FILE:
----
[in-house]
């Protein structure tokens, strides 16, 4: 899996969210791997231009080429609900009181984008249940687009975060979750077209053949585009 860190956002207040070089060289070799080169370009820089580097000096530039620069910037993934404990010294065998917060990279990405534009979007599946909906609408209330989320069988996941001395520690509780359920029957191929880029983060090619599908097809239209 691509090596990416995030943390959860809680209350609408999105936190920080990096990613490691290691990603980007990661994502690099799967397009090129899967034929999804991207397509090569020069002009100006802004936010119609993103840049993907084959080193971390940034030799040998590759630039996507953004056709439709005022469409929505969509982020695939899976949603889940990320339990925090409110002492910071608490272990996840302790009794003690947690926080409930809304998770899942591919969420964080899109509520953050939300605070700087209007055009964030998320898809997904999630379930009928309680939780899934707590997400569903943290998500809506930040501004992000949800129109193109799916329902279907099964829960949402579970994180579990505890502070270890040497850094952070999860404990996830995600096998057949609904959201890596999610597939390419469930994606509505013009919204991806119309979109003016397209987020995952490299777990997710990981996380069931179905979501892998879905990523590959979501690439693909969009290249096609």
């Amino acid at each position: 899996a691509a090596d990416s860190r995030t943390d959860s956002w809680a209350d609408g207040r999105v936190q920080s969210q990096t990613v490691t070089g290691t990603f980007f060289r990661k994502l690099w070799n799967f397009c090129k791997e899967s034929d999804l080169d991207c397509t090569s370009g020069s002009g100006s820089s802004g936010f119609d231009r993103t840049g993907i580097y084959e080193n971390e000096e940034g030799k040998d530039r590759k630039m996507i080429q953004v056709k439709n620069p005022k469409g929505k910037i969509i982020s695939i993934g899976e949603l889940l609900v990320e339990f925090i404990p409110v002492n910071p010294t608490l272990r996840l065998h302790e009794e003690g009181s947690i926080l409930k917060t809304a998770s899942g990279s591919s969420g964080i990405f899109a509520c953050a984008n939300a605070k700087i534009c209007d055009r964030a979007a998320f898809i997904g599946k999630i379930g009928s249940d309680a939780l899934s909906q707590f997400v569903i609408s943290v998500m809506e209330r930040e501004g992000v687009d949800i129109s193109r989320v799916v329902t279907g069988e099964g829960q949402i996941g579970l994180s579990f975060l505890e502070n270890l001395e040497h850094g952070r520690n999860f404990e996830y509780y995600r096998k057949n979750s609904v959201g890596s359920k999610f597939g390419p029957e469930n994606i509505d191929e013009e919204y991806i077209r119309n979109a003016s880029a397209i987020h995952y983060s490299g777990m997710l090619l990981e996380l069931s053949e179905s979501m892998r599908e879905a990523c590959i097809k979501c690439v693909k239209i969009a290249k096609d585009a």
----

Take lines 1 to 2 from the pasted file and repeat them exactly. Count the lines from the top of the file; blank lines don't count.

[in-house]
């Protein structure tokens, strides 16, 4: 899996969210791997231009080429609900009181984008249940687009975060979750077209053949585009 860190956002207040070089060289070799080169370009820089580097000096530039620069910037993934404990010294065998917060990279990405534009979007599946909906609408209330989320069988996941001395520690509780359920029957191929880029983060090619599908097809239209 691509090596990416995030943390959860809680209350609408999105936190920080990096990613490691290691990603980007990661994502690099799967397009090129899967034929999804991207397509090569020069002009100006802004936010119609993103840049993907084959080193971390940034030799040998590759630039996507953004056709439709005022469409929505969509982020695939899976949603889940990320339990925090409110002492910071608490272990996840302790009794003690947690926080409930809304998770899942591919969420964080899109509520953050939300605070700087209007055009964030998320898809997904999630379930009928309680939780899934707590997400569903943290998500809506930040501004992000949800129109193109799916329902279907099964829960949402579970994180579990505890502070270890040497850094952070999860404990996830995600096998057949609904959201890596999610597939390419469930994606509505013009919204991806119309979109003016397209987020995952490299777990997710990981996380069931179905979501892998879905990523590959979501690439693909969009290249096609």